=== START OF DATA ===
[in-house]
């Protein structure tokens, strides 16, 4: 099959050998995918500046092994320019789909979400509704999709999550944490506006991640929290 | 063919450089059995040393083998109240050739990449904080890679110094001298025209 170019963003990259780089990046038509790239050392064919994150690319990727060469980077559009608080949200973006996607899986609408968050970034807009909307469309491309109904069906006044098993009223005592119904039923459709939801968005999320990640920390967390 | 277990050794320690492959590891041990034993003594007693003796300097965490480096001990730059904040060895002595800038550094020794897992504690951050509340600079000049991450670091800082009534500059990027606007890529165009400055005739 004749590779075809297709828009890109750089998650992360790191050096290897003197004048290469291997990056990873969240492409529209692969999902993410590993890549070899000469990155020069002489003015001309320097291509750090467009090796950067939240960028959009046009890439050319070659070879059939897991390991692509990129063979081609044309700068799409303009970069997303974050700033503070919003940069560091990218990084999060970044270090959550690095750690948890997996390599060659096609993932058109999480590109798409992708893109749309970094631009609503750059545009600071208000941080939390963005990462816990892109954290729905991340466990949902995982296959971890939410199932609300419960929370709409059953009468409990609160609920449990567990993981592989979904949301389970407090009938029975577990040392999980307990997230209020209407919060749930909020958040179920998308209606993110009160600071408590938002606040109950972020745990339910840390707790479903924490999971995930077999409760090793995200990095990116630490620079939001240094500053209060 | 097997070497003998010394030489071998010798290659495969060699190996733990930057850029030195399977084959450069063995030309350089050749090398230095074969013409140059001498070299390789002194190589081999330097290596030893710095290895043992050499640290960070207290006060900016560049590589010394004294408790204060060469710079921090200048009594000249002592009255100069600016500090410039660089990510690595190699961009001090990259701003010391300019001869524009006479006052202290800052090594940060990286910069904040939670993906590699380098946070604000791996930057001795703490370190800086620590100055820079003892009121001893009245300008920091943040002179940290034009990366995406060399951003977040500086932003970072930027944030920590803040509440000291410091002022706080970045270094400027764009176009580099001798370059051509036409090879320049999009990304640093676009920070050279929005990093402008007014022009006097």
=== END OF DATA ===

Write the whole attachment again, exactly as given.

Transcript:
[in-house]
């Protein structure tokens, strides 16, 4: 099959050998995918500046092994320019789909979400509704999709999550944490506006991640929290 | 063919450089059995040393083998109240050739990449904080890679110094001298025209 170019963003990259780089990046038509790239050392064919994150690319990727060469980077559009608080949200973006996607899986609408968050970034807009909307469309491309109904069906006044098993009223005592119904039923459709939801968005999320990640920390967390 | 277990050794320690492959590891041990034993003594007693003796300097965490480096001990730059904040060895002595800038550094020794897992504690951050509340600079000049991450670091800082009534500059990027606007890529165009400055005739 004749590779075809297709828009890109750089998650992360790191050096290897003197004048290469291997990056990873969240492409529209692969999902993410590993890549070899000469990155020069002489003015001309320097291509750090467009090796950067939240960028959009046009890439050319070659070879059939897991390991692509990129063979081609044309700068799409303009970069997303974050700033503070919003940069560091990218990084999060970044270090959550690095750690948890997996390599060659096609993932058109999480590109798409992708893109749309970094631009609503750059545009600071208000941080939390963005990462816990892109954290729905991340466990949902995982296959971890939410199932609300419960929370709409059953009468409990609160609920449990567990993981592989979904949301389970407090009938029975577990040392999980307990997230209020209407919060749930909020958040179920998308209606993110009160600071408590938002606040109950972020745990339910840390707790479903924490999971995930077999409760090793995200990095990116630490620079939001240094500053209060 | 097997070497003998010394030489071998010798290659495969060699190996733990930057850029030195399977084959450069063995030309350089050749090398230095074969013409140059001498070299390789002194190589081999330097290596030893710095290895043992050499640290960070207290006060900016560049590589010394004294408790204060060469710079921090200048009594000249002592009255100069600016500090410039660089990510690595190699961009001090990259701003010391300019001869524009006479006052202290800052090594940060990286910069904040939670993906590699380098946070604000791996930057001795703490370190800086620590100055820079003892009121001893009245300008920091943040002179940290034009990366995406060399951003977040500086932003970072930027944030920590803040509440000291410091002022706080970045270094400027764009176009580099001798370059051509036409090879320049999009990304640093676009920070050279929005990093402008007014022009006097």